OK, I’m back. I reached out to Walter Winchell to remind you we cats have strange and mystical powers humans will never comprehend.
I knew he’d trash Ed Sullivan, one of my faves. They competed as columnists covering Broadway. Then Ed hit the jackpot on TV. Walter’s forte was newspapers and radio.
From the start of the Depression into the late 1950s, he was a feared reporter, commentator and gossip monger, wielding power never to be seen again. He often ruled by blackmail. Sources ratted out friends and led him to bigger scoops to save their own hides.
At its peak, Walter’s newspaper column was in more than 2,000 newspapers, readership averaging about 50 million a day. His radio show on Sunday nights was heard by about 20 million. He was FDR’s mouthpiece. He took on Nazi sympathizers, the KKK and Communists.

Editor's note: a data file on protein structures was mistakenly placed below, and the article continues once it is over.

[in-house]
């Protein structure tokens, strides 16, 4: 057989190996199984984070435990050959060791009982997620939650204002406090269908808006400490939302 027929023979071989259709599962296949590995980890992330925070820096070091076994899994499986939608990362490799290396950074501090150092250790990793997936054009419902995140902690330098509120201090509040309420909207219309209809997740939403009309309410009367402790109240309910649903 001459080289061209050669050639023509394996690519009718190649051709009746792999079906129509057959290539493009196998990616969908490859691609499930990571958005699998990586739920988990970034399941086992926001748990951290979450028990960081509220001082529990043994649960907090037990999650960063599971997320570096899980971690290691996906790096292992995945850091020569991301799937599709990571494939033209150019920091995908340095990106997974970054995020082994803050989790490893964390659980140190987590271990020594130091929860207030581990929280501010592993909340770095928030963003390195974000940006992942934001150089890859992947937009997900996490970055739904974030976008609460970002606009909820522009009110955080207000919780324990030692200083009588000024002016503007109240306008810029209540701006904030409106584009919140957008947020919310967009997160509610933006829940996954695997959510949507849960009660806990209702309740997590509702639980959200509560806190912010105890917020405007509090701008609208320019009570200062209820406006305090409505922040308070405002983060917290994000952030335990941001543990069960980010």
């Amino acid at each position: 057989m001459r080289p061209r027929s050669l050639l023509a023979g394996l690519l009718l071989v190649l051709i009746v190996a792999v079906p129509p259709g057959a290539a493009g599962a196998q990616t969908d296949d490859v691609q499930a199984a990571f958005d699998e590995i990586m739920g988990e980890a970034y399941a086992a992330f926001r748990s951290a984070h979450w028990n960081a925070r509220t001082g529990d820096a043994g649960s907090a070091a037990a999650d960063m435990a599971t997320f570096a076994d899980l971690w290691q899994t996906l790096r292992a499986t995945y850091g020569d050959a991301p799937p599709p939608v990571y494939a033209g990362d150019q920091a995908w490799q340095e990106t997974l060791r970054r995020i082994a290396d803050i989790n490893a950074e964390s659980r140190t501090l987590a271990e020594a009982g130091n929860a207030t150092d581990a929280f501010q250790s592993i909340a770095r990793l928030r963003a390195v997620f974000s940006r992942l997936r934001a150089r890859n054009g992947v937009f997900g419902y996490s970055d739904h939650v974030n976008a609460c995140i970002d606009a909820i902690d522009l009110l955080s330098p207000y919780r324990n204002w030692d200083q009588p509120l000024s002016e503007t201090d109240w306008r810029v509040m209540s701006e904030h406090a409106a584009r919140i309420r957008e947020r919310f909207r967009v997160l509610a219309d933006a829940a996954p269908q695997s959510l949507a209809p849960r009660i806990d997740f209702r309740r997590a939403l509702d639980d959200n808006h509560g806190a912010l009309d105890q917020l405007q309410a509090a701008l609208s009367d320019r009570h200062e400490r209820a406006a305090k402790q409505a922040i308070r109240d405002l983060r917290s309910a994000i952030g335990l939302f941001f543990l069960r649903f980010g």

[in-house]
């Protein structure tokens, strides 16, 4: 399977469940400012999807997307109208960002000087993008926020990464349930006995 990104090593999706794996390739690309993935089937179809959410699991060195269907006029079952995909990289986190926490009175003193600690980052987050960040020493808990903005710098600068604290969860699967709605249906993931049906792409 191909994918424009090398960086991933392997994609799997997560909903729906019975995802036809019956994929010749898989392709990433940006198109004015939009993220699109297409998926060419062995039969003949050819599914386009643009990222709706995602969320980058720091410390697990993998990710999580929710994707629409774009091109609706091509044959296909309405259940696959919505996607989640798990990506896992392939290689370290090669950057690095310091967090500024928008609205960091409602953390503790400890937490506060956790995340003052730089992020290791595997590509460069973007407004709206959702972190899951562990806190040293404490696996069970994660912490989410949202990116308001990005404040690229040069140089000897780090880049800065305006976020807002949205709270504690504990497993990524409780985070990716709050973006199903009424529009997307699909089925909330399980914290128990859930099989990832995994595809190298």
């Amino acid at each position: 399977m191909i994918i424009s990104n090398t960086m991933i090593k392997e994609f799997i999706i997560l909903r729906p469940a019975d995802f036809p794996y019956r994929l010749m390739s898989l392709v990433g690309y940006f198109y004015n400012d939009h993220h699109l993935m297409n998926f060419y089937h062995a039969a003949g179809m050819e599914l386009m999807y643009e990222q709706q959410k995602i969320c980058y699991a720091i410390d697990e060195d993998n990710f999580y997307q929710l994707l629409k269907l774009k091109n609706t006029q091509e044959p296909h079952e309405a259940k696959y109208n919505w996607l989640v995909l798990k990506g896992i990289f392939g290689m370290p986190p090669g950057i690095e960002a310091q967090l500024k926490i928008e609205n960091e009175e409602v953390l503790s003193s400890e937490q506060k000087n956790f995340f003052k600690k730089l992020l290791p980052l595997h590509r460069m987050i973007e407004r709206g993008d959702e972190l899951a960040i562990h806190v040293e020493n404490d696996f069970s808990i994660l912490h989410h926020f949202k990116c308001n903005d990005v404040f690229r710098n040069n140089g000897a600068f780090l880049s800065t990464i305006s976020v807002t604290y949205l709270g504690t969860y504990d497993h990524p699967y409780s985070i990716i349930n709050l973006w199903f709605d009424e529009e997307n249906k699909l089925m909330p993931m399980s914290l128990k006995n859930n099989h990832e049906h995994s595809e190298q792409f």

His professional decline started in the mid-1950s, when the marketplace relegated his radio program to the perpetually struggling Mutual Broadcasting System, a large collection of low-wattage stations. He tried TV, with news programs and once hosting a variety show like Sullivan’s that was canceled after a few weeks.
WW’s biggest TV success was off-camera, when he narrated “The Untouchables,” a series about federal agents chasing gangsters in the 1930s. He knew plenty about the subject, too, having befriended Mafia figures before deciding it was better for his well-being to suck up to J. Edgar Hoover.
“The Untouchables” last aired in 1963, the same year his column’s flagship paper folded. Personal tragedies ensued. Death came in 1972. He was 74.
Those who thought Winchell arrogant and cruel gloated. But Mr. and Mrs. America noted his legacy: The Damon Runyon Cancer Research Foundation, founded in 1946 when Winchell delivered a few sentences on his radio program following the death of his famous newspaper pal.
In frantic staccato, 160+ words a minute. Pounding his trademark telegraph key, of course.
For more about the Damon Runyon Cancer Research Foundation, go to http://www.damonrunyon.org